Last edited 14 Jan 2021

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BSRIA Institute / association Website

BSRIA response to clean air strategy

[edit] Draft Clean Air Strategy

On 22 May 2018, Environment Secretary Michael Gove published a draft Clean Air Strategy for consultation. The strategy is backed up by new primary legislation, and is in addition to the government’s £3.5 billion plan to reduce air pollution from road transport set out in July 2017.

The strategy includes proposals to ensure only the cleanest domestic fuels will be available for sale, suggesting there should be a clamp down on all sources of pollution, including coal-burning and wood-burning stoves. However, Environment Secretary Michael Gove said it would be "disproportionate" to have a uniform ban on certain fuels, as air pollution effects in rural areas are significantly less compared to urban areas because they are dispersed.

BSRIA responded to the proposals, suggesting that more education is needed.

Allan Wilson, a test engineer at BSRIA, said:

“With the introduction of the EcoDesign Directive for solid fuel appliances scheduled for 2022, the legislation makes provision for the significant reduction in all measured emissions including particulates. There doesn’t, however, appear to be a policy to address emissions from existing appliances or open fires including BBQs.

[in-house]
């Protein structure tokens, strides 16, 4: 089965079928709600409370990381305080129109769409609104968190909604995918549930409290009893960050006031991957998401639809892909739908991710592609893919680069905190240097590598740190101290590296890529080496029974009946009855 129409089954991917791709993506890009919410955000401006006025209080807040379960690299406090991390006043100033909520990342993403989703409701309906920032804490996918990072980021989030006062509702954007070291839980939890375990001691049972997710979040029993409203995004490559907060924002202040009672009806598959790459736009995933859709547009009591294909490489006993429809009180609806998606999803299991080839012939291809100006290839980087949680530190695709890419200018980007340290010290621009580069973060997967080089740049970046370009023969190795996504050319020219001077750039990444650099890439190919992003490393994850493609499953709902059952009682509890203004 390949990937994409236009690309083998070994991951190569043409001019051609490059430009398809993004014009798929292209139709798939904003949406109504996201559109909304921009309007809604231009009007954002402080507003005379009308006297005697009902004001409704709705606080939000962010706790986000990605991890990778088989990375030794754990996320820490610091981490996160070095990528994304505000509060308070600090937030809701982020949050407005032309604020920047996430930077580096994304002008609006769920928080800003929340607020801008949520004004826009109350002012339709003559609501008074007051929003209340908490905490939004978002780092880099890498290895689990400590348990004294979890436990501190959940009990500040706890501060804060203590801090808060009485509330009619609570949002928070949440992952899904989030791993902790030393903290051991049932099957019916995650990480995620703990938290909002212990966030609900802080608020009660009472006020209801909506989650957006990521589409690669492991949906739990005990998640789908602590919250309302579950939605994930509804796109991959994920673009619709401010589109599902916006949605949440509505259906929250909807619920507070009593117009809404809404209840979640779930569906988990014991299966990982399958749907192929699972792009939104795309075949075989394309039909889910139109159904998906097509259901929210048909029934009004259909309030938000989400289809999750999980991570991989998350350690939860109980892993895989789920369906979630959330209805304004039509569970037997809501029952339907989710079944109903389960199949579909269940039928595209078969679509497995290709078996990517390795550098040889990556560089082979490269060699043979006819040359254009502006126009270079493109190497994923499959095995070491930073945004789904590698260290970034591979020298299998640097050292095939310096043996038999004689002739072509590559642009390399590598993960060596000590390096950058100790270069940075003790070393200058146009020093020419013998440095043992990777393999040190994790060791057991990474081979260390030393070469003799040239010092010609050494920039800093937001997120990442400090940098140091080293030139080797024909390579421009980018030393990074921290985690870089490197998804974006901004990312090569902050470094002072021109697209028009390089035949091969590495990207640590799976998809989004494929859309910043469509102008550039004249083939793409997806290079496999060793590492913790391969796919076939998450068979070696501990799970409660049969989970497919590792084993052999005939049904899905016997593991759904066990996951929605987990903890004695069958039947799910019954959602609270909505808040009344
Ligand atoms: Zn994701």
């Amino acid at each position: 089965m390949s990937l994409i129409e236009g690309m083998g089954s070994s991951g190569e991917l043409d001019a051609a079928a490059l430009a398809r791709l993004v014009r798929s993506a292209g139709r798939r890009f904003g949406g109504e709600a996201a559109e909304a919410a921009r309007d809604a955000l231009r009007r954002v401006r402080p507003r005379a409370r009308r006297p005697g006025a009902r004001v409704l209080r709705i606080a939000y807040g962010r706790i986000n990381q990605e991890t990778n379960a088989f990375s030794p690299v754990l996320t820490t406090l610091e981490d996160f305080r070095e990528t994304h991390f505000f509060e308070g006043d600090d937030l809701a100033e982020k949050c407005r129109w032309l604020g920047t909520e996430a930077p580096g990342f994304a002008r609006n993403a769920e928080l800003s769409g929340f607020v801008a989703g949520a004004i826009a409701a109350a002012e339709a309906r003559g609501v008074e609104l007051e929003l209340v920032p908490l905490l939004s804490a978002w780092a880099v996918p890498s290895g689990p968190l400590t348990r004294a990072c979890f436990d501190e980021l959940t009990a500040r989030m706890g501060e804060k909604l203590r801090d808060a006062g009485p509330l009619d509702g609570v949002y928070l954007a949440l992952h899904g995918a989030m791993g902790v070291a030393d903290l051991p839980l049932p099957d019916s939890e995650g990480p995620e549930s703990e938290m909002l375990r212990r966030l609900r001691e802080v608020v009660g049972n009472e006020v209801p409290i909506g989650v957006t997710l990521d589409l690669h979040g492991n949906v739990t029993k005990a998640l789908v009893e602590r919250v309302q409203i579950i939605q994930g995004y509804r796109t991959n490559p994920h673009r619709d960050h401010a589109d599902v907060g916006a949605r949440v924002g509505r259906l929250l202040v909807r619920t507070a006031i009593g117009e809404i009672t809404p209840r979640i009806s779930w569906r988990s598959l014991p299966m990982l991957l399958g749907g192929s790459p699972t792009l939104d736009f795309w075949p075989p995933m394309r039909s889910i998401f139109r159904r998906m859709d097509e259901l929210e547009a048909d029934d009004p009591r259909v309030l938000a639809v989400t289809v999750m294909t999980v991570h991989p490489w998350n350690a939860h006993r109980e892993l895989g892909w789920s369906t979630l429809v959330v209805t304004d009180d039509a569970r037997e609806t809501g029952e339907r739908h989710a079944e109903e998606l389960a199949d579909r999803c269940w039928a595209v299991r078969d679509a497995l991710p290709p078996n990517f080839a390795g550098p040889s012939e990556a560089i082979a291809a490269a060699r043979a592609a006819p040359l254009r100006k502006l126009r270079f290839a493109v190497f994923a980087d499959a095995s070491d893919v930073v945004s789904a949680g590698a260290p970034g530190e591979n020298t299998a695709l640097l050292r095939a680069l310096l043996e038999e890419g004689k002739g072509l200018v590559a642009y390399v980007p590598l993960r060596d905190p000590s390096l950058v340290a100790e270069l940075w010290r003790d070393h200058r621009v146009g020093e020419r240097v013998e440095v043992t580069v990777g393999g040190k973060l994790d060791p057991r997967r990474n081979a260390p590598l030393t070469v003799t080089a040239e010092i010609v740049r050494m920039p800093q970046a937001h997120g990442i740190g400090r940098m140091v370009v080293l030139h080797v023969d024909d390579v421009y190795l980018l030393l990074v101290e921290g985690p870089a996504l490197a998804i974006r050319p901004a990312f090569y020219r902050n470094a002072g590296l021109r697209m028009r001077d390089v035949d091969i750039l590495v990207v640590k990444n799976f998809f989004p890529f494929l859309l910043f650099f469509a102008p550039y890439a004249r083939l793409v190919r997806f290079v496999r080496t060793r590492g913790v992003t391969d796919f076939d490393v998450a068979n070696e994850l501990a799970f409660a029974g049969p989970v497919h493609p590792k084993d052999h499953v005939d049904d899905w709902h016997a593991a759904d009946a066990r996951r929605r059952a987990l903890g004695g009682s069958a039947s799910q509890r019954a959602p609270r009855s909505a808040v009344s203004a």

“While there is tighter legislation being introduced in terms of appliance manufacturers having to demonstrate compliance, there is no control as to how they are operated once sold to the consumer. Education as to how the end user operates their new and existing appliances would contribute greatly in the reduction of ‘real’ emissions. Part of the education piece should be the promotion of appropriate fuels that are ‘fit to burn’. For both new and existing appliances."

[edit] Final Clean Air Strategy

On January 14 2019, the government published the final Clean Air Strategy based on the responses received during the consultation period for the Draft Strategy – which ran from May to August 2018. The new document places further restrictions on wood-burning stoves and open fires as part of a plan to combat air pollution in England.

BSRIA's response to the new strategy conceded that it had made a good start and was going in the right direction. However, Allan Wilson said:

"BSRIA calls on government to reach deeper into the causes of pollution and continue to press forward in making real reductions to encourage sustainable clean combustion. The bigger problem produced by open fires and the old stock of solid fuel stoves over the previous century that burn wood and coal – is yet to be addressed. From a solid fuel appliance angle, the strategy is balanced and the proposed measures are in line with the introduction of the Ecodesign Directive.”


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